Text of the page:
There is growing evidence that aberrant transcriptional regulation is one of the key components of the pathophysiology of mood disorders. The repressor element-1 silencing transcription factor (REST) is a negative regulator of genes that contain the repressor element-1 (RE-1) binding site. REST has many target genes, including corticotropin releasing hormone (CRH), brain-derived neurotrophic factor, serotonin 1A receptor, which are suggested to be involved in the pathophysiology of depression and the action of antidepressants. However, a potential role for REST-mediated transcriptional regulation in mood disorders remains unclear. In this study, we examined the mRNA levels of REST and its known and putative target genes, using quantitative real-time PCR in peripheral blood cells of patients with major depressive and bipolar disorders in both a current depressive and a remissive state. We found reduced mRNA expression of REST and increased mRNA expression of CRH, adenylate cyclase 5, and the tumor necrosis factor superfamily, member 12-13 in patients with major depressive disorder in a current depressive state, but not in a remissive state. Altered expression of these mRNAs was not found in patients with bipolar disorder. Our results suggest that the aberrant REST-mediated transcriptional regulation of, at least, CRH, adenylate cyclase 5, and tumor necrosis factor superfamily, member 12-13, might be state-dependent and associated with the pathophysiology of major depression. Copyright 2009 Elsevier Ltd. All rights reserved.

  16. How salicylic acid takes transcriptional control over jasmonic acid signaling

    NARCIS (Netherlands)

    Caarls, Lotte|info:eu-repo/dai/nl/371746213; Pieterse, Corné M J|info:eu-repo/dai/nl/113115113; van Wees, Saskia C M|info:eu-repo/dai/nl/185445373

    2015-01-01

    Transcriptional regulation is a central process in plant immunity. The induction or repression of defense genes is orchestrated by signaling networks that are directed by plant hormones of which salicylic acid (SA) and jasmonic acid (JA) are the major players. Extensive cross-communication between

  17. Analysis of carboxylesterase 2 transcript variants in cynomolgus macaque liver.

    Science.gov (United States)

    Uno, Yasuhiro; Igawa, Yoshiyuki; Tanaka, Maori; Ohura, Kayoko; Hosokawa, Masakiyo; Imai, Teruko

    2018-04-27

    Carboxylesterase (CES) is important for the detoxification of a wide range of drugs and xenobiotics. In this study, the hepatic level of CES2 mRNA was examined in cynomolgus macaques used widely in preclinical studies for drug metabolism. Three CES2 mRNAs were present in cynomolgus macaque liver. The mRNA level was highest for cynomolgus CES2A (formerly CES2v3), much lower for cynomolgus CES2B (formerly CES2v1) and extremely low for cynomolgus CES2C (formerly CES2v2). Most various transcript variants produced from cynomolgus CES2B gene did not contain a complete coding region. Thus, CES2A is the major CES2 enzyme in cynomolgus liver. A new transcript variant of CES2A, CES2Av2, was identified. CES2Av2 contained exon 3 region different from wild-type (CES2Av1). In cynomolgus macaques expressing only CES2Av2 transcript, CES2A contained the sequence of CES2B in exon 3 and vicinity, probably due to gene conversion. On genotyping, this CES2Av2 allele was prevalent in Indochinese cynomolgus macaques, but not in Indonesian cynomolgus or rhesus macaques. CES2Av2 recombinant protein showed similar activity to CES2Av1 protein for several substrates. It is concluded that CES2A is the major cynomolgus hepatic CES2, and new transcript variant, CES2Av2, has similar functions to CES2Av1.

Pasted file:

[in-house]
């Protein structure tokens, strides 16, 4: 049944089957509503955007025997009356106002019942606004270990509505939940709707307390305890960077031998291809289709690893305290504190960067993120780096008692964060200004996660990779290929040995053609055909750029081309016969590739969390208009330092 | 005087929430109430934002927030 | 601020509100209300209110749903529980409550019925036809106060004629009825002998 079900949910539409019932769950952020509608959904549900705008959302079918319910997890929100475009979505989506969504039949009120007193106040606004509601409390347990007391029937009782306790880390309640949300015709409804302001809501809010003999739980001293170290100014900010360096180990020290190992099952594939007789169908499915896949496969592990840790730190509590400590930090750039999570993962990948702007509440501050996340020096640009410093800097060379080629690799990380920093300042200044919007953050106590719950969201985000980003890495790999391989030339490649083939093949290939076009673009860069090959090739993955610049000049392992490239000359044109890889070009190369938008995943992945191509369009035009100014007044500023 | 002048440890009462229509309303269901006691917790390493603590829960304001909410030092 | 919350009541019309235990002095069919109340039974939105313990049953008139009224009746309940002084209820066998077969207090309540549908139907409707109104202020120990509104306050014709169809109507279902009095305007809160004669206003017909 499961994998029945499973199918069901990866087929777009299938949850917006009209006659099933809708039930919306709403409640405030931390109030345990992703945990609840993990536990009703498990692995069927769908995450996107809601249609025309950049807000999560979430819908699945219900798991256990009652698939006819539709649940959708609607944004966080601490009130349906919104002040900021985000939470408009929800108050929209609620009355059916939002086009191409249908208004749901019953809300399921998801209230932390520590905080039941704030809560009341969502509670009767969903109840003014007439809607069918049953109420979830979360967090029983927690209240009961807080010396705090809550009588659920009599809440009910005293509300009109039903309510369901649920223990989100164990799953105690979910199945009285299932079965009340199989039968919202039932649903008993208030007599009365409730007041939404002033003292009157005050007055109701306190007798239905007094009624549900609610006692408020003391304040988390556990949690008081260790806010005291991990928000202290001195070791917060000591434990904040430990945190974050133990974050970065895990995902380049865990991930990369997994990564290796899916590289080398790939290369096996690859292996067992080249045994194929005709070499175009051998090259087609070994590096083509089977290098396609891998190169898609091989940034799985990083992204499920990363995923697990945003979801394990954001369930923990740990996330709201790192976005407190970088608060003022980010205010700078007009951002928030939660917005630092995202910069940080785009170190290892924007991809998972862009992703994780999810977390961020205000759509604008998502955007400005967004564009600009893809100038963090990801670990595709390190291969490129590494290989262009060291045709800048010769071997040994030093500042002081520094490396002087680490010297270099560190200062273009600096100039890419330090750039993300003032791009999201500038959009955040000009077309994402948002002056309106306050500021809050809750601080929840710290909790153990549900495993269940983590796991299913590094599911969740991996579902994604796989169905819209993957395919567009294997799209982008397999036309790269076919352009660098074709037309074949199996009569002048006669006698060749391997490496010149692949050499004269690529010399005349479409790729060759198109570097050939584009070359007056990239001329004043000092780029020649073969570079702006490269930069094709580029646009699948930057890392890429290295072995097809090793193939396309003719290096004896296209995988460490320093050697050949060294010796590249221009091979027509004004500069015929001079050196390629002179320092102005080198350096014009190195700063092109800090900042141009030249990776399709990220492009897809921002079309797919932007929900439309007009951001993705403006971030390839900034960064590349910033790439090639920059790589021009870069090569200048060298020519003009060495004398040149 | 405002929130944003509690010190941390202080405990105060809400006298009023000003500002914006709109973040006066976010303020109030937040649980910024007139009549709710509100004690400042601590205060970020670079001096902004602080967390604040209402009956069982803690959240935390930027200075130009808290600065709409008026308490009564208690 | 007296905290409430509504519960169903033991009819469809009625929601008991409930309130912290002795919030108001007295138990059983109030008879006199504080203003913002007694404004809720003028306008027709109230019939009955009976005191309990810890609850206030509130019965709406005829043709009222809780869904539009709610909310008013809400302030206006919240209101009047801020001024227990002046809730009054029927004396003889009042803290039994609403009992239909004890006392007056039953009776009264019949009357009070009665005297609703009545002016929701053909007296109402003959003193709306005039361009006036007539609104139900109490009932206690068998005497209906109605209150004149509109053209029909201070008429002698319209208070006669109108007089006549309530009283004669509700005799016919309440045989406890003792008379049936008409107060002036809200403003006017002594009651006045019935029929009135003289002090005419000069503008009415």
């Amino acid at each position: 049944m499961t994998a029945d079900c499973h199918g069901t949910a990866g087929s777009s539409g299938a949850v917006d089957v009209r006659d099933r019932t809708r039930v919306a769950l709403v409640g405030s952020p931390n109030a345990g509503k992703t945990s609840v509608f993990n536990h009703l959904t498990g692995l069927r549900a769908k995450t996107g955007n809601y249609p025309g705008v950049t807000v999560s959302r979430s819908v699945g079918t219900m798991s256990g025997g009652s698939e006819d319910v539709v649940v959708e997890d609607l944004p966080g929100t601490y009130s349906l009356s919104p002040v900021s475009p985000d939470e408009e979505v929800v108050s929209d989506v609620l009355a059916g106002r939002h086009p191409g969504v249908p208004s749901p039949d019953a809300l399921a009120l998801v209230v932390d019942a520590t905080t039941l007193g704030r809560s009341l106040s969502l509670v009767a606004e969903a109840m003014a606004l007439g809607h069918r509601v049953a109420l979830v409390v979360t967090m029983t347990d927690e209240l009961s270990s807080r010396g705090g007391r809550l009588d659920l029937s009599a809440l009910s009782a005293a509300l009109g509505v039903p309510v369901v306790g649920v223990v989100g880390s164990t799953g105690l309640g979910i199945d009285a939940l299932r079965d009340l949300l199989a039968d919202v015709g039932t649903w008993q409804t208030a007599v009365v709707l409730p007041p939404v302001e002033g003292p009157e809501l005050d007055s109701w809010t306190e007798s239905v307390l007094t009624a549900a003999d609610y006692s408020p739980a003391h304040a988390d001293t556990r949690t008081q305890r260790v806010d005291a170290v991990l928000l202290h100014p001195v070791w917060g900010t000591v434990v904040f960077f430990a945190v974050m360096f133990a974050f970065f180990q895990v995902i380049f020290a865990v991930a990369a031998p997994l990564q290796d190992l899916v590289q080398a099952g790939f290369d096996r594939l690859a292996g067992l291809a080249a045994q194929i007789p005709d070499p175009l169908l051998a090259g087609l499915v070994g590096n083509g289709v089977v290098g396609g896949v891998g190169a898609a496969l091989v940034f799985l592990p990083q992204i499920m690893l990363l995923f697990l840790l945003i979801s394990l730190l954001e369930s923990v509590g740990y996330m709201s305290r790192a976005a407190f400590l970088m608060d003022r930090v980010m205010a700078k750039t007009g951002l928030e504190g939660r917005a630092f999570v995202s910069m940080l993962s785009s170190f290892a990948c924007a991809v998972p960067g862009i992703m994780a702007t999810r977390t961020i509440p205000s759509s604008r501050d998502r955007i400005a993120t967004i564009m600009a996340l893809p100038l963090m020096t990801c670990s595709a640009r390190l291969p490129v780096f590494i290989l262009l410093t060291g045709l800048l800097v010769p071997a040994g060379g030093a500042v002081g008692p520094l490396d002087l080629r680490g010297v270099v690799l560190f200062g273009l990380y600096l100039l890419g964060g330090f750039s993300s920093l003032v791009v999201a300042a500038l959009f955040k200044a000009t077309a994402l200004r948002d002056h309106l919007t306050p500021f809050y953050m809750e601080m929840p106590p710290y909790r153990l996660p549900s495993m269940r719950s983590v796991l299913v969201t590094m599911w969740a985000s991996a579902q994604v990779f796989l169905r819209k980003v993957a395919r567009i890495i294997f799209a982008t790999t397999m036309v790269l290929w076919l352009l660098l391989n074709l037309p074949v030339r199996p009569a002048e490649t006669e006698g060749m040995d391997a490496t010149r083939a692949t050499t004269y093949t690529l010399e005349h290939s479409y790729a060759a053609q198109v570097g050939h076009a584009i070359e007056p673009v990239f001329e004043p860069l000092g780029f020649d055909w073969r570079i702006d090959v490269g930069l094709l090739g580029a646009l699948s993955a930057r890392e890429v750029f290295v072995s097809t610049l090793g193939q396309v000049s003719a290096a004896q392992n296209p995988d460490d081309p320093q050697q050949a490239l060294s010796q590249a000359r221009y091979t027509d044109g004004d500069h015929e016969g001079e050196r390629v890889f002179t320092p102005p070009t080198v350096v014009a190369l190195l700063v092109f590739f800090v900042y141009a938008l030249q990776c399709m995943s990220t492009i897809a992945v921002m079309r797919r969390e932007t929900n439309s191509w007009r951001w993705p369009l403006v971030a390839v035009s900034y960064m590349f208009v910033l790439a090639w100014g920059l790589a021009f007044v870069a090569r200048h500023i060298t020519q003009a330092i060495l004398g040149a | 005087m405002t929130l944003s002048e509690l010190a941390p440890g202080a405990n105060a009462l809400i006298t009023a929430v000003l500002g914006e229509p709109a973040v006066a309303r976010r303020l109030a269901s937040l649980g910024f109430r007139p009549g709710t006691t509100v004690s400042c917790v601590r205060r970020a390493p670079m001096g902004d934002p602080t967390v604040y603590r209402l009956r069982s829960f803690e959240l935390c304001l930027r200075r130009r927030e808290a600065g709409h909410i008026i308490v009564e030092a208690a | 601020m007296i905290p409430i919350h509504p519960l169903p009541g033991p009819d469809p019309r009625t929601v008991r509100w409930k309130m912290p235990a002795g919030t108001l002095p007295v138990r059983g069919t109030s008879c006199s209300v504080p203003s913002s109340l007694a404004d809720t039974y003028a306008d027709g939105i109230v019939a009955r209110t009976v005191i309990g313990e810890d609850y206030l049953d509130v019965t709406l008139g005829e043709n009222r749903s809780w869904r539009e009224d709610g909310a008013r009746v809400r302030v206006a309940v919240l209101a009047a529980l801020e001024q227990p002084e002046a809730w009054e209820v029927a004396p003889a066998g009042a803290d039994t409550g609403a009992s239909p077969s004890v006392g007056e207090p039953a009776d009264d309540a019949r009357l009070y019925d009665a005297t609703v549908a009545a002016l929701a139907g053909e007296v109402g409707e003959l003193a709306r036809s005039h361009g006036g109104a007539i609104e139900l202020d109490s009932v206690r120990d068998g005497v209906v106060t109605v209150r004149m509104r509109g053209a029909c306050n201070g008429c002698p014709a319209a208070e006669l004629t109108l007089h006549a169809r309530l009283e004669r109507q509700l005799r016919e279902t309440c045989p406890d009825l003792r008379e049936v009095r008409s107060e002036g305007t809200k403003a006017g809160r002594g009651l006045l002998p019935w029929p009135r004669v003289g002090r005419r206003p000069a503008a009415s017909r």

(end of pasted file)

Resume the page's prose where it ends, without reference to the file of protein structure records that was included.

18. The Wnt Transcriptional Switch: TLE Removal or Inactivation?

    Science.gov (United States)

    Ramakrishnan, Aravinda-Bharathi; Sinha, Abhishek; Fan, Vinson B; Cadigan, Ken M

    2018-02-01

    Many targets of the Wnt/β-catenin signaling pathway are regulated by TCF transcription factors, which play important roles in animal development, stem cell biology, and oncogenesis. TCFs can regulate Wnt targets through a "transcriptional switch," repressing gene expression in unstimulated cells and promoting transcription upon Wnt signaling. However, it is not clear whether this switch mechanism is a general feature of Wnt gene regulation or limited to a subset of Wnt targets. Co-repressors of the TLE family are known to contribute to the repression of Wnt targets in the absence of signaling, but how they are inactivated or displaced by Wnt signaling is poorly understood. In this mini-review, we discuss several recent reports that address the prevalence and molecular mechanisms of the Wnt transcription switch, including the finding of Wnt-dependent ubiquitination/inactivation of TLEs. Together, these findings highlight the growing complexity of the regulation of gene expression by the Wnt pathway. © 2017 WILEY Periodicals, Inc.

  19. Anonymity versus Perceived Patron Identity in Virtual Reference Transcripts

    Science.gov (United States)

    Roper, Kristin Grabarek; Sobel, Karen

    2012-01-01